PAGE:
Thoughts Over Dinner

She says she’s not ready to be

in a relationship right now. I don’t

understand that phrase –

Are you not lonely enough, not

wanting to be loved enough?

I have been drinking but

something in it doesn’t sound right, like

when my ears ring at night and I

keep it a secret, because

I don’t think I want to know why.

 

Dinner with friends is great because

if the conversation goes sour, you

focus on the food, and if the food

is ghastly you focus on the conversation.

That’s always important to me, to have an out, an

escape plan always set in mind. I left my friends to

go to the bathroom, I am desperately nervous, at all times.

 

We order the drinks, we

laugh the right laughs, we

hit a pause and return to the food. Everything is going

according to plan. I like this role, the

socialite, or the heiress, or the

star in the sky locked in a larger constellation. Being alone

makes me start to twitch, but

I work to keep my face perfectly calm.

 

A joke is told, the next

roll of thunder, laughter –

Sometimes I contribute after

thinking through what to say.

I like this, casual warmth, spring morning sensation;

my feet shake beneath the table but

my grin looks very good.

 

The Last Sunday in March

I have decided to rewrite the clock.

Scraping off the numbers at

half-midnight, or,

twenty-second September, or

the last phase of

the waning moon.

Failure has scrubbed clean the

markings on my calendar windows;

The day looks different in

empty white squares.

Sometimes my face feels strange, like

the things happening on it are

lagging,

the story I am telling

two steps behind

the tale as it happens.

Everything in my look suggests

the workings

of the past.

For months I’d avoided

the old haunts,

town square, schoolyard,

where people who

knew me once

would see me now

and know,

once more.

Every morning I find myself

missing the old faces —

not the names and speeches, but

the rounded chins and

square-framed glasses,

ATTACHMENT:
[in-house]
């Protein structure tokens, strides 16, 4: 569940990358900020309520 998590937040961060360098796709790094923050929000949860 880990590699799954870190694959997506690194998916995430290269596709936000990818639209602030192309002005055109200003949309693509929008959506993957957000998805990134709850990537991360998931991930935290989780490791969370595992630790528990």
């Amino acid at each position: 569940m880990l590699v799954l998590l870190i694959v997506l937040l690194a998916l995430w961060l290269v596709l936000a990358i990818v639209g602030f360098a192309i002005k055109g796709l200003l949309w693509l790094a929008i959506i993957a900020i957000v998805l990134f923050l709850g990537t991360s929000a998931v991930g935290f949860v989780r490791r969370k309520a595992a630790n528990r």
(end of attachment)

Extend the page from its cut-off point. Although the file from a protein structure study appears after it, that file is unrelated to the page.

the sweat and sweetness,

silly innocence.

There was a time when

the whole world was my

best friend,

trees reaching out,

spring’s warm embrace,

flies tearing my ankles like

friends sat around a feast.

Things are happening in

starts and stops again,

moons for car headlights,

lipstick bleeding onto glasses,

the thrill of

posh restaurants

where I can’t foot the bill.

I am learning to take things

one day at a

time,

and the world is starting

to turn

again.

 

Sunday Walk

There is something inherently

sad

about Sundays, the way the week descends

like music

to its final notes.

 

I hate

that I am always walking,

considering

the distances like

theoreticals

in my mind.

 

I wonder if the snails should

pity or envy us,

the ease with which they can

tow around all that encompasses

their little lives.

 

Then again, we have the option to

leave home

if we’d like;

 

I wonder if they ever

yearn

for the same.

 

In my family home we had a

problem

with slugs, incessant intruders on

pink summer nights.

My dad would show us kids the way that

salt

dries their skin bare, sears out the life

from their collapsing forms.

 

My siblings and I would watch on

in wonder,

asking if maybe we

could pour the salt

this time.

 

Twilight sun between buildings,

caught across telephone poles –

light of changing, light of decimation,

the dawning of the moon, or the

turn

of a new planet.

 

An old love told me that life

was different

at night;

I can’t possibly stand

those kinds of sayings anymore.

 

Wet gravel gnaws at my shoe’s soles,

wearing me away

from the bottom up.

 

I used to like this feeling, the constant

walking,

scratch of sidewalks,

starry night.

 

Time

is slipping out from under me –

I’m beginning to fear I may

fall

off the Earth.